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College of Food, Agricultural, and Environmental Sciences


Formal Hort. Training in the Works for Volunteers

June 21, 2005

COLUMBUS, Ohio — Ohioans who dedicate their time to volunteer at public horticulture institutions and organizations may soon receive certified educational training.


Ohio State University's Department of Horticulture and Crop Science has teamed up with Ohio State University Extension, 4-H and the Cleveland Botanical Garden to launch a model distance education horticulture volunteer training program. The program is being funded by a $55,500 Ohio State Excellence in Engagement Grant.

"The objective of the program is to build strong community partners beyond the walls of Ohio State to provide horticulture training to individuals who would otherwise not receive that education through the institutions they volunteer for," said Jennifer Pope, a research associate with the university's Department of Horticulture and Crop Science and the project coordinator. "Many botanical gardens and conservatories do not offer a formal horticulture training program for their volunteers and, with shrinking budgets, they rely on volunteers more and more to work in the gardens and interact with the visitors."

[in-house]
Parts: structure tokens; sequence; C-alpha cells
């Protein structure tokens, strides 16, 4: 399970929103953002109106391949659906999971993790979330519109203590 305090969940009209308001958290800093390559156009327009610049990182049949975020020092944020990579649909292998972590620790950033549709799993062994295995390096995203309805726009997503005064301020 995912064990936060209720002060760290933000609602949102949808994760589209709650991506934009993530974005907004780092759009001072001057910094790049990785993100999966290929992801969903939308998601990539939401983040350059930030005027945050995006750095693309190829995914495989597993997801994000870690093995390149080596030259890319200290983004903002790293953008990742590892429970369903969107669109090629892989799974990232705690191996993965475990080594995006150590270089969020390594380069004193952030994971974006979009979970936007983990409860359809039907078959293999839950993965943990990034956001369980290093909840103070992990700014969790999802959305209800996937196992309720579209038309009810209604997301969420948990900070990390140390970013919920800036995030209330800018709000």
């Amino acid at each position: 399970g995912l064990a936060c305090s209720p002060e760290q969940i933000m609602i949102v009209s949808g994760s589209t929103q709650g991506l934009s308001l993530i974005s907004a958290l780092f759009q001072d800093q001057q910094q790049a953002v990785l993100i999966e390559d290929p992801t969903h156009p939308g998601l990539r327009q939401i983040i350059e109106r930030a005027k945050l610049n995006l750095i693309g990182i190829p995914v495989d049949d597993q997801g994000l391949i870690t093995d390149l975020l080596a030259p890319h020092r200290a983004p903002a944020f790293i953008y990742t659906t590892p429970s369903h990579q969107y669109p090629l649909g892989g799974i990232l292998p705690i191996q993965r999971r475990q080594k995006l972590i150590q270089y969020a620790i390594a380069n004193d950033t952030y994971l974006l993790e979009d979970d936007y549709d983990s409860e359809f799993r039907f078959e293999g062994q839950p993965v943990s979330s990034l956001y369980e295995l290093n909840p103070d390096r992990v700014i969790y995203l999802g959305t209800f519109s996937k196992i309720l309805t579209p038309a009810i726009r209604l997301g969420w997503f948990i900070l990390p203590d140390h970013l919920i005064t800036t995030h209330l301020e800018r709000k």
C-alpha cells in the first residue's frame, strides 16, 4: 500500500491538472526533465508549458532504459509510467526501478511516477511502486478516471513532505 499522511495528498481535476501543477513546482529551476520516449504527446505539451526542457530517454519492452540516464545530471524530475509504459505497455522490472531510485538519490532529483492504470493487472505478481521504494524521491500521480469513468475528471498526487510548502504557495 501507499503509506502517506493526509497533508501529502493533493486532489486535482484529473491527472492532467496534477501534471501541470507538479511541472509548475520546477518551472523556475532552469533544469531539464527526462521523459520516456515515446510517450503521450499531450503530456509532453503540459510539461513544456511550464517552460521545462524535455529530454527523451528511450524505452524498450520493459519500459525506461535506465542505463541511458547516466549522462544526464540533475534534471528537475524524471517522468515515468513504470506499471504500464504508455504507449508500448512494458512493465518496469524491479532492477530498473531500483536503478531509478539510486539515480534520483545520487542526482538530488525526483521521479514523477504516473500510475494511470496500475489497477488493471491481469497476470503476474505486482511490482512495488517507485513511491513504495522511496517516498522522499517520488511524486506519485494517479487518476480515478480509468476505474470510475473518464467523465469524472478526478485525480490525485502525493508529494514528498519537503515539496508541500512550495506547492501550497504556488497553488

The 10-week on-line course, which is expected to begin in January 2006, will consist of such topics as plant propagation, garden maintenance, communications skills and the history of various horticulture institutions — all based on existing horticulture curricula at Ohio State.

"Upon certification, volunteers should be highly trained in basic horticulture skills and education. The goal is for them to be more knowledgeable and more confident in interacting with the public," said Pope. "They would become better ambassadors for their respective institutions."

Pope said that if the horticulture certification program is successful, the training will be launched at other horticulture institutions throughout Ohio.

"The program is unique because it's the only one of its kind in Ohio, and other programs across the country are not offered through distance education," said Pope. "The training is geared toward specific horticulture institutions and their community of visitors."

In addition to the public horticulture certification program, the grant also provides for the development of a consumer horticulture program, being called the Green Gardener. The program, also to be taught through Ohio State's distance education technology and offered at various horticulture institutions, is designed to provide basic gardening training to the general public.

For more information on either certification program, contact Jenny Pope at (614) 292-3848 or

Candace Pollock
Jenny Pope